Sugawara Michizane Poem in Exile

This poem came from the excellent biography about Sugawara no Michizane (later deified in Shinto as Tenjin), Sugawara no Michizane and the early Heian Court. Inspired by a nice visit to Yushima Tenmangu in Tokyo a few months ago, I wanted to pass it along:

東風吹かば Kochi fukaba
匂ひおこせよ nioi okoseyo
梅の花 ume no hana
主なしとて aruji nashi tote
春な忘るな haruna wasuruna

According to the book, this can be translated as:

When the east wind blows,
Let it send your fragrance.
Oh plum blossoms,
Although your master is gone,
Do not forget the spring.

This is one of Michizane’s most iconic poems, or waka (和歌), as it was written in his last years, after he was exiled to faraway Dazaifu as a result of political intrigue. Michizane was never able to return to the capitol, sadly. According to popular stories later, the plum tree uprooted itself and flew to Dazaifu to be with its “master”, but Borgen’s excellent research shows how this story came about many centuries later in the Edo Period (1600-1868) after Michizane had already been deified as the Shinto Kami, Tenjin. Nevertheless, one is certainly moved by Michizane’s feelings of exile in this poem, being far-removed from everyone he loved and appreciated.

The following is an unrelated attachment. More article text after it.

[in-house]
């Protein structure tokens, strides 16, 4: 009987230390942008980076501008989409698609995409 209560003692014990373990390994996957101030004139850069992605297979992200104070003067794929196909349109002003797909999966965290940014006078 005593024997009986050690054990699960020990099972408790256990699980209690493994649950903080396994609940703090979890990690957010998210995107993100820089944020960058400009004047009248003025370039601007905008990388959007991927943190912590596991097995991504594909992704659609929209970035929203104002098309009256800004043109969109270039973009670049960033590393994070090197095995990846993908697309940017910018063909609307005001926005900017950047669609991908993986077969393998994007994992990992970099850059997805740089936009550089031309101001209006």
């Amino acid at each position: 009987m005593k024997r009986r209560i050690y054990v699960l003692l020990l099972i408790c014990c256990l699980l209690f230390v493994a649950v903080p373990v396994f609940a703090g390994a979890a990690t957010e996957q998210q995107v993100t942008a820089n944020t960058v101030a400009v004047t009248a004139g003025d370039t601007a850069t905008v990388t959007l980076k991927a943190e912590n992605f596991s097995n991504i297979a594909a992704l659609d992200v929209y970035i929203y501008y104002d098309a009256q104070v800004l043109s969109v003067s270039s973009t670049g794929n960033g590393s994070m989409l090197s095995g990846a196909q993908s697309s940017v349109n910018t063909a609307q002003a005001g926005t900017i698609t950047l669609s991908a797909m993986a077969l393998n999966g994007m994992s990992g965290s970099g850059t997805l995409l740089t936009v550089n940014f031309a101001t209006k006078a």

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Author: Doug

A fellow who dwells upon the Pale Blue Dot who spends his days obsessing over things like Buddhism, KPop music, foreign languages, BSD UNIX and science fiction.

2 thoughts on “Sugawara Michizane Poem in Exile”

  1. Just an add on… he was exiled to the Dazaifu in the west leaving his children behind. If remember correctly, his son became an excellent scholar, answering his father’s call to blossom and send his scent from the west.
    The plum tree at Dazaifu is one of the most popular photo shots at Dazaifu. I don’t think anybody really believes it flew, but it is great to notice a scholar found the spare time to prove it a myth. Look forwards to showing you around one day Doug!
    Stephen

    Like

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